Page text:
Towards a Common Standard for Digital Supply Chain Security

Towards a Common Standard for Supply Chain Cybersecurity

Digitization is transforming the way business is conducted and supply chains operate, and mostly for the better. However, one of the downsides of our IT systems, databases, software applications and, increasingly, physical assets such as factories and warehouses being internet-enabled is that the potential for cyber-attacks to cause disruption is growing.

The risk is not only to customers’ confidential information and companies’ valuable intellectual property, but also to industrial control systems and a multiplicity of devices connected together via the fast-expanding internet of things.

Cybersecurity is now a major concern for IT professionals, risk and business continuity managers, insurance specialists and senior executives alike. SCM World research in 2016 found that data security and IT incidents are also now the most worrying type of risk for the supply chain community. Of more than 1,400 practitioners surveyed, 30% said they were “very concerned” about these, and this percentage has risen steadily over the past five years.

Until recently, most of the focus in cybersecurity has been on shoring up internal firewalls against hackers and other so-called “threat actors”. The supply chain dimension, and the convergence between information technology and operational technology on the one hand, and between data security and product security on the other, has been largely overlooked.

Standards Deviation

One of the challenges of bringing suppliers into the cybersecurity fold is defining the processes, practices and behaviors you want them to comply with, both before they are selected and then over the course of the contract lifecycle. The good news is that you don’t need to start with a blank sheet of paper: there are a host of standards, such as ISO 27001, that address information and computer security. The bad news is that there isn’t currently an agreed standard that covers digital supply chain security more broadly and which trading partners can unite around.

That may be about to change. At the turn of the year, the Maryland-based National Institute of Standards and Technology (NIST), part of the US Department of Commerce, published an updated draft of its Framework for Improving Critical Infrastructure Cybersecurity, a widely adopted standard used by companies such as Boeing, Intel, Merck, Apple and Chevron.

Whereas the first version of NIST’s framework, released in February 2014, contains just one cursory mention of supply chain, the amended version – open for public comment until 10 April and due to be released in final form later this year – contains 36 and adds an entirely new layer of supply-chain-specific characteristics in its four-tier capability model (see table).

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Best Practice Mandated

Under President Barack Obama, the US government took the lead in trying to get strategically important industries, from defense and telecommunications to transport and energy, to beef up their cybersecurity. Particular concerns include the potential for malware and counterfeit parts to find their way into military hardware via the supply chain.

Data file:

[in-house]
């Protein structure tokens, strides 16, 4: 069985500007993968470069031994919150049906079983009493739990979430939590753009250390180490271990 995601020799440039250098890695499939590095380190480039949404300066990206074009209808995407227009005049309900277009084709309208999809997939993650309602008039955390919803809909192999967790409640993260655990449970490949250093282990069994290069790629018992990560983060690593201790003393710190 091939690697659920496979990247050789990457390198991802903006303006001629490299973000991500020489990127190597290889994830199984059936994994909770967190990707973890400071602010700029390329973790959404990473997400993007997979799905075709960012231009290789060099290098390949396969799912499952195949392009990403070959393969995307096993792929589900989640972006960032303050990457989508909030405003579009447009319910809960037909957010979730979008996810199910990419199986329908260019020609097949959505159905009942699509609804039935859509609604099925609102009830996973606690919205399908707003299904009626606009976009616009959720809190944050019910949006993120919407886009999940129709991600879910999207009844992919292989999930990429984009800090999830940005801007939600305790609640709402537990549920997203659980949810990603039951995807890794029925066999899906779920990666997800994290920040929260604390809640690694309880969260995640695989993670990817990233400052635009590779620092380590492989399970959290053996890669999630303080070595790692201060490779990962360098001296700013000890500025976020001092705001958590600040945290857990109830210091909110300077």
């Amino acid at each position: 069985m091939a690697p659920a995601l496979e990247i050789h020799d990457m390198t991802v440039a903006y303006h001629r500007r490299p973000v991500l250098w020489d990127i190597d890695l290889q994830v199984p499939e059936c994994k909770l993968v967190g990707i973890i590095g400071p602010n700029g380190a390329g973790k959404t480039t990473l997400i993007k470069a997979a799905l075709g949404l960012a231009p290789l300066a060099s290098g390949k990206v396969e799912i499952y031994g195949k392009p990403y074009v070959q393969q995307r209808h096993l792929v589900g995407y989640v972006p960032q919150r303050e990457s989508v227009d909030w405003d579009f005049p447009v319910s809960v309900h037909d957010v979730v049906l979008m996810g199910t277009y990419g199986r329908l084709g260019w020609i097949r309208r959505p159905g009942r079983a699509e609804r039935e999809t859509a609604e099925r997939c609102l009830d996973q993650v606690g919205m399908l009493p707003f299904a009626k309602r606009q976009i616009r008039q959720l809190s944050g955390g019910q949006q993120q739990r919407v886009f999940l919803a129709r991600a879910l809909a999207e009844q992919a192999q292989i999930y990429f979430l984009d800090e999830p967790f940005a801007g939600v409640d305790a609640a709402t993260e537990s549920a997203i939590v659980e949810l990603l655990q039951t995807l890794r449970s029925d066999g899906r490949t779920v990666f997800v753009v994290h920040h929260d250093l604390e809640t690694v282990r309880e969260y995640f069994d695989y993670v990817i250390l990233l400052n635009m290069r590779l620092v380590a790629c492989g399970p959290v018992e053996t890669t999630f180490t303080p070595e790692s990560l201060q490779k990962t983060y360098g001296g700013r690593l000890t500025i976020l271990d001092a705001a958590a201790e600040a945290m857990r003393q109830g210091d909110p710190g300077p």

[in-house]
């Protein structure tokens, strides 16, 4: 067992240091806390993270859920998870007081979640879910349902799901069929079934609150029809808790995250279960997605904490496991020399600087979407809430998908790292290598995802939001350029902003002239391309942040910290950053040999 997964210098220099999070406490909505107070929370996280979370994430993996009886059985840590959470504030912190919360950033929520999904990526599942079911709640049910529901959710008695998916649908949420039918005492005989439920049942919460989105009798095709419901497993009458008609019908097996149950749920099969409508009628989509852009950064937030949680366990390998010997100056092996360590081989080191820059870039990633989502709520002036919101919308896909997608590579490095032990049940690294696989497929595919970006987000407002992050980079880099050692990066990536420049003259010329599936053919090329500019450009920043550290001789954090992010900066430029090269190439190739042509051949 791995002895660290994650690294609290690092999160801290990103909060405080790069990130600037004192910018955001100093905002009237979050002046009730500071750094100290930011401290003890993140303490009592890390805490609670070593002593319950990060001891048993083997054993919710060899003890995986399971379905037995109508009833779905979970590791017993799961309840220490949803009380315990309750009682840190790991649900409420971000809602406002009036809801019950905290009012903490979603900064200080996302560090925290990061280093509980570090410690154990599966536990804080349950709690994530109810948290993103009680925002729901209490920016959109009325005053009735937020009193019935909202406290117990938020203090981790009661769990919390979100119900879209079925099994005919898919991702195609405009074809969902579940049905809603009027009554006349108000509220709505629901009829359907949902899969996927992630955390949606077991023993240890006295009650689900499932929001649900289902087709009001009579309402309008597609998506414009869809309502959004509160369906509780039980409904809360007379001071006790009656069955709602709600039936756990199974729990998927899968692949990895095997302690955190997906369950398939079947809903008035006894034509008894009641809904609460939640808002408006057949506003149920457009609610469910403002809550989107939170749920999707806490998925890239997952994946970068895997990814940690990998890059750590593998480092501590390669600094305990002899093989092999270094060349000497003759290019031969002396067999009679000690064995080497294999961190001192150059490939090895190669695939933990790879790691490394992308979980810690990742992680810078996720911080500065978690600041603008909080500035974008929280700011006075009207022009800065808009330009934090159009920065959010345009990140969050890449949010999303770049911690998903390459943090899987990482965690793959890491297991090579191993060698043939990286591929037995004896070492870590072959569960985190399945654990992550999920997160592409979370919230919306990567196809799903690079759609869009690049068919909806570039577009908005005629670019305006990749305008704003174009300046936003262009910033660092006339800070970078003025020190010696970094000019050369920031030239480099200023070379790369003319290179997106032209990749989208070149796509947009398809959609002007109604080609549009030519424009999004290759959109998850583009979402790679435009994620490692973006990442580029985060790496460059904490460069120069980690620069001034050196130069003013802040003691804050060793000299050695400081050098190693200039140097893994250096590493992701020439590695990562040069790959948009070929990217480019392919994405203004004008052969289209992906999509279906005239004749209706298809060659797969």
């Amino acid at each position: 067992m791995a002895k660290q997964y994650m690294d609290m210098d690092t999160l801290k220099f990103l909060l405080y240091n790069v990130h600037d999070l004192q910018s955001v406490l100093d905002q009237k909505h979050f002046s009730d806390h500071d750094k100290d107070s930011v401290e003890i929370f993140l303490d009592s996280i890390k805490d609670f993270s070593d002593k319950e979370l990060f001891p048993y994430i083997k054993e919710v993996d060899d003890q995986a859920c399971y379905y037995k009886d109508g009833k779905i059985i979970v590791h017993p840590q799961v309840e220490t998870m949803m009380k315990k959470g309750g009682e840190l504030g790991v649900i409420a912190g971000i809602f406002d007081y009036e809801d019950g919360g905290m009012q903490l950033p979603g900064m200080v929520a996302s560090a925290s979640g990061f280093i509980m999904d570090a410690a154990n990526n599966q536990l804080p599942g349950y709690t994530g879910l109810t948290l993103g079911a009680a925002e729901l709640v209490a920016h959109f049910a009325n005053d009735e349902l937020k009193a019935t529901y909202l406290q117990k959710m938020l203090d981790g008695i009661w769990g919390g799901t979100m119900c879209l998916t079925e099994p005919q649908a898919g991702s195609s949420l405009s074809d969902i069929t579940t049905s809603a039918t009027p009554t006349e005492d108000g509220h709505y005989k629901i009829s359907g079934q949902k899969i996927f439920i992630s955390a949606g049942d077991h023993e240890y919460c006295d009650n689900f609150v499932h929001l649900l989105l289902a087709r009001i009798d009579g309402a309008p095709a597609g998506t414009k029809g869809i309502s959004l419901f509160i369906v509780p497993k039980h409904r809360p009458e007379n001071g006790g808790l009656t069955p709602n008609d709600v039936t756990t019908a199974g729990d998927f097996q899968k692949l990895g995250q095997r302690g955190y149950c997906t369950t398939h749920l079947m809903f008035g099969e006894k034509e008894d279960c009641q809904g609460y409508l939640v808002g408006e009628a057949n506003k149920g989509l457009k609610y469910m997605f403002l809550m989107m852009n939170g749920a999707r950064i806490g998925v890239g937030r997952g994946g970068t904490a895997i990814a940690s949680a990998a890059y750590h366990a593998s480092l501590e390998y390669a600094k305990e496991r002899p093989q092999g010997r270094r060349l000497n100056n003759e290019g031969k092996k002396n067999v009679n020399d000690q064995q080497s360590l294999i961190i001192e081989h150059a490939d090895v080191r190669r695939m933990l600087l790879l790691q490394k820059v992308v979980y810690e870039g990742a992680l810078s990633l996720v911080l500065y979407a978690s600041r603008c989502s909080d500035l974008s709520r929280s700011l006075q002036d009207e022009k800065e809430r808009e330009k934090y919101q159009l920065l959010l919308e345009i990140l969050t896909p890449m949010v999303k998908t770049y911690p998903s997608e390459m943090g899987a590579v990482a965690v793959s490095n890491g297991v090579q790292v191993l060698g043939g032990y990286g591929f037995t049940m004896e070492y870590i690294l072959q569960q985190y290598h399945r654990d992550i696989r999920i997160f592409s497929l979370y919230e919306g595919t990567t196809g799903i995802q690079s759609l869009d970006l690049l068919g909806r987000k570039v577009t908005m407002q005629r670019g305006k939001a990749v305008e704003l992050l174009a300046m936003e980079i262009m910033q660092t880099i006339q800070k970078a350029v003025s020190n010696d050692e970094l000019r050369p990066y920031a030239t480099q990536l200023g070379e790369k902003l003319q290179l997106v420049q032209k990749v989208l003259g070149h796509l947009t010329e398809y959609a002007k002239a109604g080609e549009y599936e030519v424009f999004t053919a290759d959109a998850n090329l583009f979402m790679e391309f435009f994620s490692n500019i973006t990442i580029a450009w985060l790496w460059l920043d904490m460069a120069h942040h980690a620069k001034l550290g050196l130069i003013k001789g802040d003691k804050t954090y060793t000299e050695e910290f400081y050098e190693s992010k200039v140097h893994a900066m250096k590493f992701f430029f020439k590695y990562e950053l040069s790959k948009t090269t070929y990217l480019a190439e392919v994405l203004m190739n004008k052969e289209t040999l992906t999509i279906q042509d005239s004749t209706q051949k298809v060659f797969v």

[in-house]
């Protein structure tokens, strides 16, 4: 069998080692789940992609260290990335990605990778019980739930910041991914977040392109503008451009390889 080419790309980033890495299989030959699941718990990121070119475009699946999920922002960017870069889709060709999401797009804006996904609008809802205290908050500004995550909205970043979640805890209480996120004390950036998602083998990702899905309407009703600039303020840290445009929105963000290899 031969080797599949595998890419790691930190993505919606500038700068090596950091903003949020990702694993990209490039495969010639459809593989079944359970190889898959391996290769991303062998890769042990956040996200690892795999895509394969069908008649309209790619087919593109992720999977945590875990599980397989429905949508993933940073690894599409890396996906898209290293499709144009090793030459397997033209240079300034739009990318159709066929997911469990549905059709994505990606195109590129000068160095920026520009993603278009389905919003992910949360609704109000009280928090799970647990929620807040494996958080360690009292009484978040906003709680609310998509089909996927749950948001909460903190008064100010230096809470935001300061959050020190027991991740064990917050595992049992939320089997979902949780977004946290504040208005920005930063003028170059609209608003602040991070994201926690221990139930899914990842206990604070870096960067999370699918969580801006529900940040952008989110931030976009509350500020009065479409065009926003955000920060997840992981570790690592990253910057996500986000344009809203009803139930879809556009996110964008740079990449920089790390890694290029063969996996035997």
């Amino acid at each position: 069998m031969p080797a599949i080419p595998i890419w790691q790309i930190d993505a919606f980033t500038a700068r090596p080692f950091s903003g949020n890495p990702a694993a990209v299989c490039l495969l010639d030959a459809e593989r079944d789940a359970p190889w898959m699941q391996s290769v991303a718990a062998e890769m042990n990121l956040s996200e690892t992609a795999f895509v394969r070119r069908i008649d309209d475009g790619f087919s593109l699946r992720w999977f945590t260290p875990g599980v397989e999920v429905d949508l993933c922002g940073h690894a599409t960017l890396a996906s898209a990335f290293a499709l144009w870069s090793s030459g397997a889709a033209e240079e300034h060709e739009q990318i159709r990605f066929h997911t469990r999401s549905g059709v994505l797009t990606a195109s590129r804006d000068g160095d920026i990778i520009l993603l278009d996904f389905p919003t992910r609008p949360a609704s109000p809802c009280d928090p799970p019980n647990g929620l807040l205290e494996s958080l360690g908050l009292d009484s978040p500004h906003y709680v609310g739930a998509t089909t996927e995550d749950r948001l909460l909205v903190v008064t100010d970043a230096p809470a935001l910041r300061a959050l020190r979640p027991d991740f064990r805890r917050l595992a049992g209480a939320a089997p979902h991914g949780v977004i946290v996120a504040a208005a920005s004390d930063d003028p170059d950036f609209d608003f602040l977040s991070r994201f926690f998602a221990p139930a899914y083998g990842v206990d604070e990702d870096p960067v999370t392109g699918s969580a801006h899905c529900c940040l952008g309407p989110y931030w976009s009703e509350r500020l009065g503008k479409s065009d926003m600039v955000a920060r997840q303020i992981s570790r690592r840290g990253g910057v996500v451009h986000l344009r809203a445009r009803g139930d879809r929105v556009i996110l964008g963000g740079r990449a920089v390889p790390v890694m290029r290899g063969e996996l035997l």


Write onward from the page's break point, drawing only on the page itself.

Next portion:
Companies that provide these and other products and services to state agencies, along with their subcontractors, are also seeing best practices such as those laid out by NIST move from being a voluntary option to a mandatory requirement.

Analysis of SCM World’s data for a new report* shows that supply chain professionals working in critical sectors such as telecoms, utilities and logistics are particularly concerned about cyber risk. The same is true of their peers in hi-tech – which makes many of the components, devices and software at risk of being hacked or tainted – and healthcare & pharmaceuticals, where IP theft and counterfeiting are serious problems.

 

A chart visualizing how different industries see data security/IT incidents, based on 1,319 respondents.

The amended NIST framework proposes a five-stage process for addressing cyber risk. This starts by defining processes and identifying high-risk suppliers, moves on to outline contractual measures that suppliers are expected to follow, and specifies audits and other monitoring mechanisms to check for compliance. The fifth and final stage uses planning and testing drills run with suppliers to see how well the parties would work together to recover from a cyber-attack.

Given the technical and technological issues involved, risk and security experts in both the IT and supply chain organizations will need to work together to ensure that a company’s extended network, not just its enterprise network, is as resilient as possible.

For IT security folk, this means broadening their horizons to include both direct and sub-tier suppliers; for supply chain practitioners it means raising awareness of electronic adversaries and factoring digital security into their product integrity and risk management initiatives.

Cross-functional and cross-enterprise collaboration of this kind is vital for building cyber-resilience. Engaging in the debate about NIST’s framework is a great way to get started.

*SCM World’s report on digital supply chain security and cyber-resilience will be published next week.

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Author Geraint John

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